If you look over this list, what you will see at first glance is that they are virtually all classics. Given a bit more thought, you will also see that they share in common what has served to make them classics, namely clear, direct, uncomplicated and powerful effects. Given access to this wonderful book, you will also discover that in every case, Mr. Potassy has made these tricks distinctly his own as much in presentation as in method. Although of course both elements are steeped in the foundations of tradition, nevertheless Mr. Potassy has clearly brought an insistent perfectionism to these effects: he is uncompromising in making certain that everyone is completely and unfailingly deceptive. It is a joy to read of the profound eye for detail he brings to bear on all this work. This is not the work of a hack who has thrown together some standards, added some stock lines, and gone out to work the corporate banquet circuit while thinking he's in show business. This is, rather, the story of a true show business veteran, the kind they don't make anymore because they don't do the business of show that way anymore, who earned every break he every got, and left unforgettable wonder in his wake.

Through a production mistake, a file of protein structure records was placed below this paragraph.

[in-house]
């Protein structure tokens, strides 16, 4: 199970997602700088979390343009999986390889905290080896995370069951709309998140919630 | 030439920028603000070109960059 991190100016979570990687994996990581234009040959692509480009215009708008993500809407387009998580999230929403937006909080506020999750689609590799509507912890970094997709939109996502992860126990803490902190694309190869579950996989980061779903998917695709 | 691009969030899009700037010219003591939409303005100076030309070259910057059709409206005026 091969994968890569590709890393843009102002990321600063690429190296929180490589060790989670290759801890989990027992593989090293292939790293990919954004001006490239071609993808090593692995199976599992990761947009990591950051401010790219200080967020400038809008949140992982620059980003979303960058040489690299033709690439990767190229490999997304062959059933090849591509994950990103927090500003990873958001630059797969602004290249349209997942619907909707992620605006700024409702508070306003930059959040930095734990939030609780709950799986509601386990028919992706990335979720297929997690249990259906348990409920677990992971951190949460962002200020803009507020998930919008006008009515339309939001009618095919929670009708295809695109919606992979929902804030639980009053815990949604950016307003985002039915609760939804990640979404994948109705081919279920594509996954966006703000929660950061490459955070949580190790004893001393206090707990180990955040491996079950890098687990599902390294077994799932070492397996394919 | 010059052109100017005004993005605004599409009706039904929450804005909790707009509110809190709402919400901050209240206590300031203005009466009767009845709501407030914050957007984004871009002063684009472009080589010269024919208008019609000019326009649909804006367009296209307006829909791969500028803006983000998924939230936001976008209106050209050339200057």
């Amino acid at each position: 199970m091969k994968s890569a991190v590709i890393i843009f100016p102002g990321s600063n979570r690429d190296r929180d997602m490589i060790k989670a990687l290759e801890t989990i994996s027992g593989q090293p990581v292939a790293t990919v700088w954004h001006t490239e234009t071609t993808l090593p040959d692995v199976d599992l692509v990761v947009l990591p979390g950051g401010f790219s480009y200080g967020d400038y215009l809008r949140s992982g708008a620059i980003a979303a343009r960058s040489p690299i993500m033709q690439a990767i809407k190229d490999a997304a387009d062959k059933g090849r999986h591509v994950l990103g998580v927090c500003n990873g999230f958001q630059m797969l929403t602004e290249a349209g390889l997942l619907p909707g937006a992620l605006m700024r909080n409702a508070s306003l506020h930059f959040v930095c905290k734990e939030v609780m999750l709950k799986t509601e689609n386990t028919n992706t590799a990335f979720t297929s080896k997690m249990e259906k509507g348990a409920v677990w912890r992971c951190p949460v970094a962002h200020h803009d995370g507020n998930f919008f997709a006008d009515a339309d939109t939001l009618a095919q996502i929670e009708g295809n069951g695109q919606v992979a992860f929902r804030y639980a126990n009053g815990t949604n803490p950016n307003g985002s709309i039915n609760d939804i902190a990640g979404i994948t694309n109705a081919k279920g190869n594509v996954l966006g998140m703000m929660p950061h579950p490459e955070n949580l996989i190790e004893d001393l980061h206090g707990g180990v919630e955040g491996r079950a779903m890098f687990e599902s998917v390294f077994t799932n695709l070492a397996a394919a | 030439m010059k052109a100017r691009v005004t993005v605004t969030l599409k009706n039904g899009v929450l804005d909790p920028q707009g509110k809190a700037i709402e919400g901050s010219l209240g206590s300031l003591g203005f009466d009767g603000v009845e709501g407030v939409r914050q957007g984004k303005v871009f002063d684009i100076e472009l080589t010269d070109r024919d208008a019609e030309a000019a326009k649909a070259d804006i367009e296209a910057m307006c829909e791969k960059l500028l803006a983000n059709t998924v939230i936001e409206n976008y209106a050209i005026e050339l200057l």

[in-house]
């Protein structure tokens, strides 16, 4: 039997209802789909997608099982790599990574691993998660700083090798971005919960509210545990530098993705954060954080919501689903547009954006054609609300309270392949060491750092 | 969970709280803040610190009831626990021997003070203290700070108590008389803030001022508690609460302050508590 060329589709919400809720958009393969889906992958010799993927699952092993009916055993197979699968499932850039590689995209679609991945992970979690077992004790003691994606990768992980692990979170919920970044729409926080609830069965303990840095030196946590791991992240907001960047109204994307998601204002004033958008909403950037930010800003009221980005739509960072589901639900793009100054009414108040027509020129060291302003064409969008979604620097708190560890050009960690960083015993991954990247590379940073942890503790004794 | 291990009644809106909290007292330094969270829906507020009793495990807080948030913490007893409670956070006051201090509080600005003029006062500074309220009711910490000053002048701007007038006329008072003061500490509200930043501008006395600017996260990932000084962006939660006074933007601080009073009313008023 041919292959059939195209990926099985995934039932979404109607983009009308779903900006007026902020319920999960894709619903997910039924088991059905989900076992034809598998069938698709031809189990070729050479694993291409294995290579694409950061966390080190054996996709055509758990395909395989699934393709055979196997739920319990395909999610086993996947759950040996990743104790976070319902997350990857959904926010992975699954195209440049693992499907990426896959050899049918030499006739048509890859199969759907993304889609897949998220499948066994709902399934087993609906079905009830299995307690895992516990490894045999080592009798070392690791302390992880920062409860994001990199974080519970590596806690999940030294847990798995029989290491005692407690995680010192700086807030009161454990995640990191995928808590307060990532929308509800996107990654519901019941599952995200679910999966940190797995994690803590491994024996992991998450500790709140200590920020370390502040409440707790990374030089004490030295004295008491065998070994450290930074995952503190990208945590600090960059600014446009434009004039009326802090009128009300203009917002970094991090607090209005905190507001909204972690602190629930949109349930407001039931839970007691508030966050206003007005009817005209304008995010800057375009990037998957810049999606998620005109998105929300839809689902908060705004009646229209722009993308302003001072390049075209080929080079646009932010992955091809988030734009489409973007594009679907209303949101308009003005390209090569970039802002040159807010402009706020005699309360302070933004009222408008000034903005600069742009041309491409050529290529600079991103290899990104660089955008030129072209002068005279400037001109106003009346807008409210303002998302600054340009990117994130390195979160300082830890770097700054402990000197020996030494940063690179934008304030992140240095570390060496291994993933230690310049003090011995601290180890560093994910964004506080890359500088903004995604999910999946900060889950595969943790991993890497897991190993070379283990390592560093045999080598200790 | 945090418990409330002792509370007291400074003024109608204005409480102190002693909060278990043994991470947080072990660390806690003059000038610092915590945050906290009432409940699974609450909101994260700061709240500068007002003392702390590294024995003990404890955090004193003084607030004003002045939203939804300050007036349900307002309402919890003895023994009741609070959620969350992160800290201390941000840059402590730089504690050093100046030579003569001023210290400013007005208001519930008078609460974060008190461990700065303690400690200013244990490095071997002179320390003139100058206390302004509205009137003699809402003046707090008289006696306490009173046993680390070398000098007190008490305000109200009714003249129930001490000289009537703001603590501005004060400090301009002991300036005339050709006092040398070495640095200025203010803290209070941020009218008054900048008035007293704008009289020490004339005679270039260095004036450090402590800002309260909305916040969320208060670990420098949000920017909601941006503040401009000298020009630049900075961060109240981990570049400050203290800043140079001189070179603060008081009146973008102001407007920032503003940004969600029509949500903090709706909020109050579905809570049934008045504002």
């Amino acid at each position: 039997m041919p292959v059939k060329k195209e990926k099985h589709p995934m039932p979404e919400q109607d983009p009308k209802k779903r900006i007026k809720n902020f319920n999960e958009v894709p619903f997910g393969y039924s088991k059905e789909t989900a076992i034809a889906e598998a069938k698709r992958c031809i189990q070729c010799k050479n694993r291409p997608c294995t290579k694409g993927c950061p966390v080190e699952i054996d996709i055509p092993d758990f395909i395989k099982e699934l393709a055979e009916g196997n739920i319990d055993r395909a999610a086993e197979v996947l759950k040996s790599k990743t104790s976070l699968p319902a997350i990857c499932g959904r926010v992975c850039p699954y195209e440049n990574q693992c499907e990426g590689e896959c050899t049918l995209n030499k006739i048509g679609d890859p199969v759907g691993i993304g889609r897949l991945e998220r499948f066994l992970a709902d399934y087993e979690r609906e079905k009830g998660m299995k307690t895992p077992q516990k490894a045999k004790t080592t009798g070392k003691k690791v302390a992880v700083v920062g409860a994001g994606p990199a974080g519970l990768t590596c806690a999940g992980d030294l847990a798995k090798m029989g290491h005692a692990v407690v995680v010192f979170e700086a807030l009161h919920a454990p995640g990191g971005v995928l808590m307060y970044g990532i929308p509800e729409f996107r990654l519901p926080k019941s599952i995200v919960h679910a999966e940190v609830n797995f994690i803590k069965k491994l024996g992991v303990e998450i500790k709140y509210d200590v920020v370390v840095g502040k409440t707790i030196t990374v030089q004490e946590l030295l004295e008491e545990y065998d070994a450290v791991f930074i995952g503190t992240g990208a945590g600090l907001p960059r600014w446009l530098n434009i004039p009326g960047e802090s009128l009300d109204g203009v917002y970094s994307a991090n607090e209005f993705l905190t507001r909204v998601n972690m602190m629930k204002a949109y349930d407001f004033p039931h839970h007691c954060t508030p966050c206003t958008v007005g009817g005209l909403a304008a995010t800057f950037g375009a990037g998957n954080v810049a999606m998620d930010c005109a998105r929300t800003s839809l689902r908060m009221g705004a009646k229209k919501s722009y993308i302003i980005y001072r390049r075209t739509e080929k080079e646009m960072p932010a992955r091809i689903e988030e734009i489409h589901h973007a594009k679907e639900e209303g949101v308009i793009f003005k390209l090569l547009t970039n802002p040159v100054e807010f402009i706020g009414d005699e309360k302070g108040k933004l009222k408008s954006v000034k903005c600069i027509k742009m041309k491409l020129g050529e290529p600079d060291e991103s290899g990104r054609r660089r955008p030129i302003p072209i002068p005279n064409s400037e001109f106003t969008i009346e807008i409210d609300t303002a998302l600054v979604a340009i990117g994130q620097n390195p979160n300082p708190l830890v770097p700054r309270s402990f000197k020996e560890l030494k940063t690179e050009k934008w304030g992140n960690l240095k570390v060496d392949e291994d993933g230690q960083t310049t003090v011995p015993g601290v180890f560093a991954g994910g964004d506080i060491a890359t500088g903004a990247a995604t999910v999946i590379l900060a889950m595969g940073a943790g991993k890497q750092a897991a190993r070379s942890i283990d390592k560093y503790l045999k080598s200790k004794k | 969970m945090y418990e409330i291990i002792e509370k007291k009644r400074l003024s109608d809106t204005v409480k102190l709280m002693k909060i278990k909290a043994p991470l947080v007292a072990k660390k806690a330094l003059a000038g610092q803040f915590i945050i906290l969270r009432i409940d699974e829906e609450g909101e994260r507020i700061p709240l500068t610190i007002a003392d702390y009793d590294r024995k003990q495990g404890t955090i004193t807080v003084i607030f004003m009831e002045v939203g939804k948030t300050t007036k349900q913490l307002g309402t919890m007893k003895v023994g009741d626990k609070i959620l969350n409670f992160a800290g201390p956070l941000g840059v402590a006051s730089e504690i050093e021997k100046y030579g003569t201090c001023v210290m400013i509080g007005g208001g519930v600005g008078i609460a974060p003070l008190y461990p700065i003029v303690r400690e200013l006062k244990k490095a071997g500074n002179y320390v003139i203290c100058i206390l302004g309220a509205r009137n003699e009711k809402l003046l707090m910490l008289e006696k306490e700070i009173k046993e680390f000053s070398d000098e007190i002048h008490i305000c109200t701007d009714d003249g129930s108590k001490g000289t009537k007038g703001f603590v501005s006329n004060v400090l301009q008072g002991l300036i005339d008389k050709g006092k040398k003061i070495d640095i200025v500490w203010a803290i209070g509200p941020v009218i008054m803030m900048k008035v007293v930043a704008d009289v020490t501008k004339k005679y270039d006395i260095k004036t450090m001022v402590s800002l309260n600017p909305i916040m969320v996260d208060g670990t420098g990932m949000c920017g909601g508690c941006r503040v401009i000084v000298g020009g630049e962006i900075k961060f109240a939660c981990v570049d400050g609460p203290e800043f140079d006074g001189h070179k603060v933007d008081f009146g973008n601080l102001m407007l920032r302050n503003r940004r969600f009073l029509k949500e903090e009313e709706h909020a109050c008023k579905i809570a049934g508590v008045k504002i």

But there is one more element that, as I alluded to earlier, is not caught in these pages, because it cannot be caged in the limitations of print and that is the distinct personality of Paul Potassy. The authors mention it, the various contributors of accolades and introductions talk about it, but you have to experience it to understand it. The instant Paul Potassy walked out on stage at the Centenary late in a long show on the last night of a long convention and with a rapidly tiring audience in their seats he lit up the room. He owned it! More than 80 years old, he exuded confidence, charm, and command. And he also fooled the hell out of people.